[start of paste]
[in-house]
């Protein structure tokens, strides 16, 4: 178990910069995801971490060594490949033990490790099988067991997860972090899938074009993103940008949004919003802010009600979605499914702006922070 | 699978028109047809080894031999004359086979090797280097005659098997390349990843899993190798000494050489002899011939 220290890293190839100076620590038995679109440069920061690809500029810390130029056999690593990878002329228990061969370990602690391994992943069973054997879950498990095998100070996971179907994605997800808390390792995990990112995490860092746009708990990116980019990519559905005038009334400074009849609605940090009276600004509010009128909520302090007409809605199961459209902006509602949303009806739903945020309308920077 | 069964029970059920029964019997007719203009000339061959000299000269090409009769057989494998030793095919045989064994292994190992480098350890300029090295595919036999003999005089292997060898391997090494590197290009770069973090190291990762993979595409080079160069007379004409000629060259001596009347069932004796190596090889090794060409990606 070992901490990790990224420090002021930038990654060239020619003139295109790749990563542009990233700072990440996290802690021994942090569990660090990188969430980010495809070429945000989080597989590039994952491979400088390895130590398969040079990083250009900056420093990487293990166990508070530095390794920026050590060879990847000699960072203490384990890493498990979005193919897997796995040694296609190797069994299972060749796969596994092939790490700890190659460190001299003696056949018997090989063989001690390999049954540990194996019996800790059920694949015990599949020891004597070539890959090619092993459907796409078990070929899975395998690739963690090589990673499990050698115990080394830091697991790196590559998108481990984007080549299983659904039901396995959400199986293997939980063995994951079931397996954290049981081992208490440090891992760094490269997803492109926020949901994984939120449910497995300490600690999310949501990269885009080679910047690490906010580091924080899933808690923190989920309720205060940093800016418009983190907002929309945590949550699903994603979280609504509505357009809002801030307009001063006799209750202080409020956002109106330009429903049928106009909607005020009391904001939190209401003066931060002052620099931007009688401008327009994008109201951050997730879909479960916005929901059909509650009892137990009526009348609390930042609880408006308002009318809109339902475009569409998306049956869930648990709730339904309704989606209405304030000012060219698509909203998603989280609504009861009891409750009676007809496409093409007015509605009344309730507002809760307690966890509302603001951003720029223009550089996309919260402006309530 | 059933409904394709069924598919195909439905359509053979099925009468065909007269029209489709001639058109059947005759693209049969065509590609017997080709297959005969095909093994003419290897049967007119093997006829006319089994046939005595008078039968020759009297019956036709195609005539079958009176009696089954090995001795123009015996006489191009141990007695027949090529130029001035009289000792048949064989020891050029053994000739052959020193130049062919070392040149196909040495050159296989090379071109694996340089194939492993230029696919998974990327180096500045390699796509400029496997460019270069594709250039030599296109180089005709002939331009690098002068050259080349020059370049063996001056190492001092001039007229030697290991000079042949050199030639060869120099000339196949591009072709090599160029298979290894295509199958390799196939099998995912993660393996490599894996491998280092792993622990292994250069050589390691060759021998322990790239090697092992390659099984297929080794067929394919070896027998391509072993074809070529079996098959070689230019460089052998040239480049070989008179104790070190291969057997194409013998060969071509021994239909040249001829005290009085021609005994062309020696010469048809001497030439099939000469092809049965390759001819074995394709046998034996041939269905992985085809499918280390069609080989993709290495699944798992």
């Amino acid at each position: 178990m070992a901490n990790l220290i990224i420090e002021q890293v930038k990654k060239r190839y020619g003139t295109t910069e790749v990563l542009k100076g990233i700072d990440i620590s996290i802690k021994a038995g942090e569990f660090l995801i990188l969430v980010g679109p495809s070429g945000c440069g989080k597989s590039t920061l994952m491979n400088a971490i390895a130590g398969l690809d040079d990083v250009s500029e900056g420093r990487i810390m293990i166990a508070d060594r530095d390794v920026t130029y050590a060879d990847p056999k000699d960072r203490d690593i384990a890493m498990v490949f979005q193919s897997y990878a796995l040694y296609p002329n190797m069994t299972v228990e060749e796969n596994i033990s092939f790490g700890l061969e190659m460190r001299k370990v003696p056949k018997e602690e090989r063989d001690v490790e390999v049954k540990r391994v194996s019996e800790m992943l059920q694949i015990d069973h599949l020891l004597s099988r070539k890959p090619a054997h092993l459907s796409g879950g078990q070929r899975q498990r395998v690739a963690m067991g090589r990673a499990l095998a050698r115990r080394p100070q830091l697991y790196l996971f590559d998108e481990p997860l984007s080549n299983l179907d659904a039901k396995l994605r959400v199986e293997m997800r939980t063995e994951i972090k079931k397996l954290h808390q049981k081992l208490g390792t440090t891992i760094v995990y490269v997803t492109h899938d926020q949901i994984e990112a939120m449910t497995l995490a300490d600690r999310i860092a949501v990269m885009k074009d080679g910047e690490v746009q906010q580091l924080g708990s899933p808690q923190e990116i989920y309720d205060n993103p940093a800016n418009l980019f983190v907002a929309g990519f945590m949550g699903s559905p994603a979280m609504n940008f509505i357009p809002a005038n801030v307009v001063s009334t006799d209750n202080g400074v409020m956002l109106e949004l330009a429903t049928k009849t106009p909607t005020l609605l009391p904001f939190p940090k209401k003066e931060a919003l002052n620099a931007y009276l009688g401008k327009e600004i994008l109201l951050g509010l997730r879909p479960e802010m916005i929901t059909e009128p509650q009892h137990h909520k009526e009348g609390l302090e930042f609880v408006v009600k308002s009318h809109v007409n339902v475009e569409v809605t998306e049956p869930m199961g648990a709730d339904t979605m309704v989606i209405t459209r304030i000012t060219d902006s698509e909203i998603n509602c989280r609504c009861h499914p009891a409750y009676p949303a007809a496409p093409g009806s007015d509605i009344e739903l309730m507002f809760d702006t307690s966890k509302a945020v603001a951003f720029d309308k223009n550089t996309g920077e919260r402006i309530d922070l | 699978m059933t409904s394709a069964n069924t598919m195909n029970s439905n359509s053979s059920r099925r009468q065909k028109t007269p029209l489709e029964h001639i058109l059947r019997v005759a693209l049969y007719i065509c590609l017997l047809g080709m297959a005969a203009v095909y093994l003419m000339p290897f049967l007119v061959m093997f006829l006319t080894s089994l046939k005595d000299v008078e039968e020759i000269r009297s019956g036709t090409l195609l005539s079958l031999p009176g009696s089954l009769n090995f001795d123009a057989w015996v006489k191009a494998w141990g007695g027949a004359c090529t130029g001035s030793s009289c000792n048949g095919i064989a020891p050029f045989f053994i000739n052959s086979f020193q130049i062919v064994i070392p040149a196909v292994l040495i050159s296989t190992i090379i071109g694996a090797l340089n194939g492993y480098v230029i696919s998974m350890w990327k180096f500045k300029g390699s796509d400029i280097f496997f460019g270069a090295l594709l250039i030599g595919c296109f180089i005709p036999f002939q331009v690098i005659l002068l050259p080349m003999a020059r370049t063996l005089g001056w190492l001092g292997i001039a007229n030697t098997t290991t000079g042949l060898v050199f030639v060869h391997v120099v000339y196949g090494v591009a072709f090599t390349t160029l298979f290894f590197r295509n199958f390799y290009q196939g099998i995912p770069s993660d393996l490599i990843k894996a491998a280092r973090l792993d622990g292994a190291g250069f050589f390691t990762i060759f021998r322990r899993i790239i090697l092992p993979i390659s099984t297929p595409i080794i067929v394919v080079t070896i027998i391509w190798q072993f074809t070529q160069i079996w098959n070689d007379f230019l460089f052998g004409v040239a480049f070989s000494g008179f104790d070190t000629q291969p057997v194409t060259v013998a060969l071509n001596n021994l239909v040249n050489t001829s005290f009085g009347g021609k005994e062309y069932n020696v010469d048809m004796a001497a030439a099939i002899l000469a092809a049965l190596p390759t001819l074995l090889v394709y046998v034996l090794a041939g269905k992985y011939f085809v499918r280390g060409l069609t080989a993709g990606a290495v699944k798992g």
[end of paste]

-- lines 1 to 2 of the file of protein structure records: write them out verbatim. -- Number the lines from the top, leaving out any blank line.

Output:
[in-house]
């Protein structure tokens, strides 16, 4: 178990910069995801971490060594490949033990490790099988067991997860972090899938074009993103940008949004919003802010009600979605499914702006922070 | 699978028109047809080894031999004359086979090797280097005659098997390349990843899993190798000494050489002899011939 220290890293190839100076620590038995679109440069920061690809500029810390130029056999690593990878002329228990061969370990602690391994992943069973054997879950498990095998100070996971179907994605997800808390390792995990990112995490860092746009708990990116980019990519559905005038009334400074009849609605940090009276600004509010009128909520302090007409809605199961459209902006509602949303009806739903945020309308920077 | 069964029970059920029964019997007719203009000339061959000299000269090409009769057989494998030793095919045989064994292994190992480098350890300029090295595919036999003999005089292997060898391997090494590197290009770069973090190291990762993979595409080079160069007379004409000629060259001596009347069932004796190596090889090794060409990606 070992901490990790990224420090002021930038990654060239020619003139295109790749990563542009990233700072990440996290802690021994942090569990660090990188969430980010495809070429945000989080597989590039994952491979400088390895130590398969040079990083250009900056420093990487293990166990508070530095390794920026050590060879990847000699960072203490384990890493498990979005193919897997796995040694296609190797069994299972060749796969596994092939790490700890190659460190001299003696056949018997090989063989001690390999049954540990194996019996800790059920694949015990599949020891004597070539890959090619092993459907796409078990070929899975395998690739963690090589990673499990050698115990080394830091697991790196590559998108481990984007080549299983659904039901396995959400199986293997939980063995994951079931397996954290049981081992208490440090891992760094490269997803492109926020949901994984939120449910497995300490600690999310949501990269885009080679910047690490906010580091924080899933808690923190989920309720205060940093800016418009983190907002929309945590949550699903994603979280609504509505357009809002801030307009001063006799209750202080409020956002109106330009429903049928106009909607005020009391904001939190209401003066931060002052620099931007009688401008327009994008109201951050997730879909479960916005929901059909509650009892137990009526009348609390930042609880408006308002009318809109339902475009569409998306049956869930648990709730339904309704989606209405304030000012060219698509909203998603989280609504009861009891409750009676007809496409093409007015509605009344309730507002809760307690966890509302603001951003720029223009550089996309919260402006309530 | 059933409904394709069924598919195909439905359509053979099925009468065909007269029209489709001639058109059947005759693209049969065509590609017997080709297959005969095909093994003419290897049967007119093997006829006319089994046939005595008078039968020759009297019956036709195609005539079958009176009696089954090995001795123009015996006489191009141990007695027949090529130029001035009289000792048949064989020891050029053994000739052959020193130049062919070392040149196909040495050159296989090379071109694996340089194939492993230029696919998974990327180096500045390699796509400029496997460019270069594709250039030599296109180089005709002939331009690098002068050259080349020059370049063996001056190492001092001039007229030697290991000079042949050199030639060869120099000339196949591009072709090599160029298979290894295509199958390799196939099998995912993660393996490599894996491998280092792993622990292994250069050589390691060759021998322990790239090697092992390659099984297929080794067929394919070896027998391509072993074809070529079996098959070689230019460089052998040239480049070989008179104790070190291969057997194409013998060969071509021994239909040249001829005290009085021609005994062309020696010469048809001497030439099939000469092809049965390759001819074995394709046998034996041939269905992985085809499918280390069609080989993709290495699944798992």